This is an annual repost from 2010. I’ve made a few minor edits to the original.
“1 Come now, you rich, weep and howl for the miseries that are coming upon you. 2 Your riches have rotted and your garments are moth-eaten. 3 Your gold and silver have corroded, and their corrosion will be evidence against you and will eat your flesh like fire. You have laid up treasure in the last days. 4 Behold, the wages of the laborers who mowed your fields, which you kept back by fraud, are crying out against you, and the cries of the harvesters have reached the ears of the Lord of hosts. 5 You have lived on the earth in luxury and in self-indulgence. You have fattened your hearts in a day of slaughter.” James 5:1-5
Today consumers nationwide are partaking in what has affectionately become known as “Black Friday”, a national marketing campaign in which “big business” lowers prices and quantities to increase demand, and subsequently profits, all in the name of “holiday shopping”. Next week, many of these same buyers will move their shopping frenzy to the internet for the online equivalent known as “Cyber Monday.” What’s alarming is the captivity which the desires of people’s hearts claim over them during these mass marketing events as buying and spending become as addictive as any drug. How far we have come from the simple prayer of “Give us this day our daily bread” to give me this, that, and the other and make it two of everything. As a society we have moved further and further from the purchases of necessity and the reliance upon God to fulfilling the desires of our hearts with wants, demands, abundance and the “Have it your way” mentality. Even though I don’t participate in “Black Friday”, I can be just as guilty of this attitude. Now I realize that many purchases during these events, and more specifically this time of year, are made with “gift-giving” in mind, but at some point we must stop and ask, does the recipient of the gift really need what we are buying or has the entire gift-buying/giving process become a product of the consumerism mindset? If you’re unsure, ask yourself what would happen if you purchased no gifts for anyone, but instead made them something or provided your time towards a service for them? Would you likely be labeled a scrooge or miser perhaps? The fact is that we buy and give out of compulsion to conform to what society says we are “supposed to do” and worry about how someone might feel if we do not comply. This time of year is filled with mass consumption from the gifts to Santa to trees and candy. The fact is many of today’s retailer’s use this commercialism for major profit, reporting sometimes as much as 1/3 of their annual earnings during the “Christmas Season.”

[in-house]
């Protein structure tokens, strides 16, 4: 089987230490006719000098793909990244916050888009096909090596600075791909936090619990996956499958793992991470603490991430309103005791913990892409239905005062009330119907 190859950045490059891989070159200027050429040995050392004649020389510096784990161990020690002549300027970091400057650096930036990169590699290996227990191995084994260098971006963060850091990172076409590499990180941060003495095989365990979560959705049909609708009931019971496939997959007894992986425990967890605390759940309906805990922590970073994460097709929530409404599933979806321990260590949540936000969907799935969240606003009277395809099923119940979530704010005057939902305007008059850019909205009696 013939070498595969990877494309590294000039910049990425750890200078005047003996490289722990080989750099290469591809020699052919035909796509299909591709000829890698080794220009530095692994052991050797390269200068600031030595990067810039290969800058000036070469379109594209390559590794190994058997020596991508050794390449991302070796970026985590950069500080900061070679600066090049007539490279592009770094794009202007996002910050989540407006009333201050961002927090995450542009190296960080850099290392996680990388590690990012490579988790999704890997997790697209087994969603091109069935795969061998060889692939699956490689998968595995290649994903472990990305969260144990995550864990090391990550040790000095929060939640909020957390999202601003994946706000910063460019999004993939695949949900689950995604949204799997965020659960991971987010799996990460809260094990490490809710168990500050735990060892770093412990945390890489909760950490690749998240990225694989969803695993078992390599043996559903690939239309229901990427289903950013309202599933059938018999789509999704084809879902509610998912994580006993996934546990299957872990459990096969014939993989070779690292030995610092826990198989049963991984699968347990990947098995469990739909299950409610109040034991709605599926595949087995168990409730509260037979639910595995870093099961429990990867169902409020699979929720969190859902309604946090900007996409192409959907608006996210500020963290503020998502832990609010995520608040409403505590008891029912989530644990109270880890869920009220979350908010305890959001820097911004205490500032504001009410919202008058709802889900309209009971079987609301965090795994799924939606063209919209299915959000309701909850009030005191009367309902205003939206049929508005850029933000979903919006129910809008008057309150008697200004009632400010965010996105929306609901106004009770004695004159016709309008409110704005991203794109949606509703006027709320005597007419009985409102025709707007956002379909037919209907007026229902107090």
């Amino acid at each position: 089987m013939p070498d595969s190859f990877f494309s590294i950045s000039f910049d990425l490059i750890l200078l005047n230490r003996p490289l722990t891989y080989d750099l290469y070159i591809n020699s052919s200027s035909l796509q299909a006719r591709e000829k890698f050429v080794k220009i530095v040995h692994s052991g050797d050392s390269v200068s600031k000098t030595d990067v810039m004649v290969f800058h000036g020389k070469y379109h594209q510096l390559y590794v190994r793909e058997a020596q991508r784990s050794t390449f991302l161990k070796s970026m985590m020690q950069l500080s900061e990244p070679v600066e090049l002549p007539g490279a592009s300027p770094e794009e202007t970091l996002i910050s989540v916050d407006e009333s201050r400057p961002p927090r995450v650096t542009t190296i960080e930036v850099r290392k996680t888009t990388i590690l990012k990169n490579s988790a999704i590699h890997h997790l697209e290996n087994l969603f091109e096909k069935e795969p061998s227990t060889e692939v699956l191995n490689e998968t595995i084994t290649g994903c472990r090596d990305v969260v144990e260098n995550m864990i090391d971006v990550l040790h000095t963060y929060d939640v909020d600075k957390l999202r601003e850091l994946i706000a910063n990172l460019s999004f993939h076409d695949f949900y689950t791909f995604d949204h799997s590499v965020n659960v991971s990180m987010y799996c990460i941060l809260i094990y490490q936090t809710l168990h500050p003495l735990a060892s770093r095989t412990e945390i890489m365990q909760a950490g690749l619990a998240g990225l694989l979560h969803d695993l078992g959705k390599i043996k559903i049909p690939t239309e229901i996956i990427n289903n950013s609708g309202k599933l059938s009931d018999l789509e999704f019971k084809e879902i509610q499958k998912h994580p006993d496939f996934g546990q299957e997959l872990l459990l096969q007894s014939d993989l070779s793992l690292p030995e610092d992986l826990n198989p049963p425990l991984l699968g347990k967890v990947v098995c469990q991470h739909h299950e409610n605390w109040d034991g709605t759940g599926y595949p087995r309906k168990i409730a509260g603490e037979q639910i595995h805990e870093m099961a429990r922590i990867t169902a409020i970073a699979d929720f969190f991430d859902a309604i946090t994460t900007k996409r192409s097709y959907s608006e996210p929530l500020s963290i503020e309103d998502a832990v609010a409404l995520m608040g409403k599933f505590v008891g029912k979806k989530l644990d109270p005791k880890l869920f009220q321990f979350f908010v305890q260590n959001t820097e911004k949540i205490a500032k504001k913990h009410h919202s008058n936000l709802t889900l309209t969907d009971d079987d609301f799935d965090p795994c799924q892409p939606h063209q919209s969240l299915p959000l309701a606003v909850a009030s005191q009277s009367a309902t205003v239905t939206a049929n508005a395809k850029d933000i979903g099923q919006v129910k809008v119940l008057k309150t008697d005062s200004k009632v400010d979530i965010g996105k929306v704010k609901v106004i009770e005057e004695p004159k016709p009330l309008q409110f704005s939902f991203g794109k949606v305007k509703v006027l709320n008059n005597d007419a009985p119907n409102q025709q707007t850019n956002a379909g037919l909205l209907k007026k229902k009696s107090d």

No doubt some will debate this point with me, likely even labeling me a “grinch”, but before you do consider this, the spirit of consumerism is no more than a cleverly devised plan of Satan through the instrument of deceitful men in order to distract the masses from God. Think this isn’t the case? In the 1920’s a man by the name of Edward Bernays, nephew of Sigmund Freud, used the propaganda methods employed during the first World War combined with the knowledge of his uncle’s ideas about human beings behavior to show American corporations how they could make people want things they didn’t need by linking mass produced goods to their unconscious desires. Bernays’ strategies laid the groundwork for new political ideas to control the masses and ultimately helped transform America from a nation of producers to a nation of consumers. This approach led to “The Century of Self” and started the “all-consuming self, which dominates our world today.”